MORE, of course, is the successor organization that took the place of Missouri ACORN (Association of Community Organizations for Reform Now). ACORN filed for bankruptcy in 2010 after Hannah Giles and James O’Keefe, who went on to found investigative journalism powerhouse Project Veritas, exposed the corrupt leftist group’s criminal inclinations.
During the destructive Ferguson protests, which leftist billionaire George Soros funded, MORE worked to free jailed demonstrators so they could continue vandalizing businesses, intimidating perceived adversaries, setting fires, throwing projectiles and human waste at cops, and engaging in the Left’s usual modes of mostly peaceful protest. MORE, like Black Lives Matter and Antifa, believes that protesters should be given a blank check to inflict whatever harm they wish on the community in pursuit of social justice.
“MORE sponsored a weeklong protest entitled ‘Unveil the Profit’ around July 4, 2015. They traveled to the homes and businesses of seven of St. Louis’s wealthiest businessmen with portraits and cakes decorated to highlight St. Louis’s ‘history of injustice and corporate control’ (meant to counter the 250th birthday cakes that appeared around St. Louis that year),” Klotz wrote.
According to community organizer Molly Gott, the anti-VPO protests of 2015 were intended to expose the “power behind the police”: “Police don’t really have the power—the 1% does … most people realized that the movement was not just about police accountability; it was also about ending structural racism and economic inequality and creating a future in which Black Lives Matter.”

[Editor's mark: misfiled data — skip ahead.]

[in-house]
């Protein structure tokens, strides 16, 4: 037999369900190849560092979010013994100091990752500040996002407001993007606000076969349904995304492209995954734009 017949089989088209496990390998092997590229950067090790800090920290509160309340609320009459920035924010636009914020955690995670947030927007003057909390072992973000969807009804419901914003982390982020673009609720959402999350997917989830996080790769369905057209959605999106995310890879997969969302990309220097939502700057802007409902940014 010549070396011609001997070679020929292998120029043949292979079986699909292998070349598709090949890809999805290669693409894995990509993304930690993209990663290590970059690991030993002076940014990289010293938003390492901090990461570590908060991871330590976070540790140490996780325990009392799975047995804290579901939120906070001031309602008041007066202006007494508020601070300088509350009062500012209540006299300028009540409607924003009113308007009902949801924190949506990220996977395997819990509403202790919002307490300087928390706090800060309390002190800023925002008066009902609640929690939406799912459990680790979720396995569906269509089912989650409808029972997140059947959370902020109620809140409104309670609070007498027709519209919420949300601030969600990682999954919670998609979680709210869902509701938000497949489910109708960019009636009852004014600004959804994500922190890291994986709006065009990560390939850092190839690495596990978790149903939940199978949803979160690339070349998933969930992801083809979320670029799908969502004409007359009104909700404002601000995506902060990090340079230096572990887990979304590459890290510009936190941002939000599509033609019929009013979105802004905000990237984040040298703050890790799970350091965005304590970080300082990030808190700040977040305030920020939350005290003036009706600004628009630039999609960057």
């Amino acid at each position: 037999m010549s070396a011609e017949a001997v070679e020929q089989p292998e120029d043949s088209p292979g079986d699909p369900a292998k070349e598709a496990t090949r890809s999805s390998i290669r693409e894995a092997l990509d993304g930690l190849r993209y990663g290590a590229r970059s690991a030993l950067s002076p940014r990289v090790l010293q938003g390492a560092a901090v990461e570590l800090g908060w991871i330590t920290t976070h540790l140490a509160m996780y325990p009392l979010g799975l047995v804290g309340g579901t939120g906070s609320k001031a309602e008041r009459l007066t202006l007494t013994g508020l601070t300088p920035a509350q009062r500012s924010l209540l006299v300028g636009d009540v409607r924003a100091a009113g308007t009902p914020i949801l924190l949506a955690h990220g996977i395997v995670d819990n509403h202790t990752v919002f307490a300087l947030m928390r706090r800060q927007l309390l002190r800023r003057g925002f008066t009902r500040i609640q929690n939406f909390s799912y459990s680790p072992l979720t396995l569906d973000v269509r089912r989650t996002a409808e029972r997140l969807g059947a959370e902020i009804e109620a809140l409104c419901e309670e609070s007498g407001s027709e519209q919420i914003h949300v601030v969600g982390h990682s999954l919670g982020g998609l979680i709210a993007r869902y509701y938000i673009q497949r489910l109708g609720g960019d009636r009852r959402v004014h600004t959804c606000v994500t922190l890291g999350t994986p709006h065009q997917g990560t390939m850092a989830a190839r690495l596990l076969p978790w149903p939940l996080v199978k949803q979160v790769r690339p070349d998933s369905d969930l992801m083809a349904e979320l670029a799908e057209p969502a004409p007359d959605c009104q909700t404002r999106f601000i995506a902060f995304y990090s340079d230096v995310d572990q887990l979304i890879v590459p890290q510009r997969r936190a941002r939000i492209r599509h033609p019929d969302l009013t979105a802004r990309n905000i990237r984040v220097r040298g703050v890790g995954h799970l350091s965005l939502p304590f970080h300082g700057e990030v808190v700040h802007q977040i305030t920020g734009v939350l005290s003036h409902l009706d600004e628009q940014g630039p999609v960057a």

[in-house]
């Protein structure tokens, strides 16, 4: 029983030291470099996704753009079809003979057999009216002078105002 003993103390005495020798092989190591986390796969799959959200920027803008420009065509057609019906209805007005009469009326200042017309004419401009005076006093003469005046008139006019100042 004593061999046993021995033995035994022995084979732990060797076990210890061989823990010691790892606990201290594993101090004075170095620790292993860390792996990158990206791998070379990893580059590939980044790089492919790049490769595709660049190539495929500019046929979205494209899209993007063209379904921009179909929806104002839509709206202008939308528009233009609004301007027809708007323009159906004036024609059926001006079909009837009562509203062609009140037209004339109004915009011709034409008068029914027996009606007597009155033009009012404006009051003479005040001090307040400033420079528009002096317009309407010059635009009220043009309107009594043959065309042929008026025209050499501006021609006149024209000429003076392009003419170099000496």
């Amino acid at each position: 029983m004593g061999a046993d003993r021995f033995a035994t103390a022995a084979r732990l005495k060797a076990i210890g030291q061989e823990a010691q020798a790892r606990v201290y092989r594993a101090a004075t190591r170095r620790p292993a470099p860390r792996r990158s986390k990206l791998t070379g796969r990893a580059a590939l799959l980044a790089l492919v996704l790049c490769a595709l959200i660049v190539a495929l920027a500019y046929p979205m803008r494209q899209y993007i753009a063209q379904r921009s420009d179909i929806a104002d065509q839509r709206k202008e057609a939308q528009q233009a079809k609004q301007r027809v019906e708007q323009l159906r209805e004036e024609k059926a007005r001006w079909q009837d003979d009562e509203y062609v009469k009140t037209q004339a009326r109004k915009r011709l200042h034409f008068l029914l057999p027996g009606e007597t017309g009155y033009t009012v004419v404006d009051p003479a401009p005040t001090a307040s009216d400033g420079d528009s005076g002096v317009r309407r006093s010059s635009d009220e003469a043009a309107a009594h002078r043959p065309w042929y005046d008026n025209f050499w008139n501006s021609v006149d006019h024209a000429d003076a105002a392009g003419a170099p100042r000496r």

After the Kemper controversy erupted, the VPO distanced itself from its past.
“Upon reflection, the Veiled Prophet Organization acknowledges our past and recognizes the criticism levied our way. We sincerely apologize for the actions and images from our history. Additionally, our lack of cultural awareness was and is wrong. We are committed to change, allowing our actions to match the organization we are today,” according to a statement it released.
“The VP Organization of today categorically rejects racism, in any form. Today’s VP is committed to diversity and equity in our membership, community service initiatives and support for the region,” the group continued. “Our hope is that moving forward, the community sees us for who we are today and together we can move this region forward for everyone. We are, and always will be committed to the success of the region and making St Louis a better place to live for all.“
Then Kemper distanced herself from her younger self.
In what has become a popular rite of self-denunciation for those who run afoul of ultra-leftist orthodoxy, Kemper took to social media to debase herself and beg for forgiveness even though she didn’t do anything wrong.
Her confession on Instagram to her 1.2 million Instagram followers is filled with the kind of woke cant one might expect to read in a pro-critical race theory book. It reads like it was prepared for her signature by a KGB officer after she was tortured during an extended stay at Lefortovo Prison.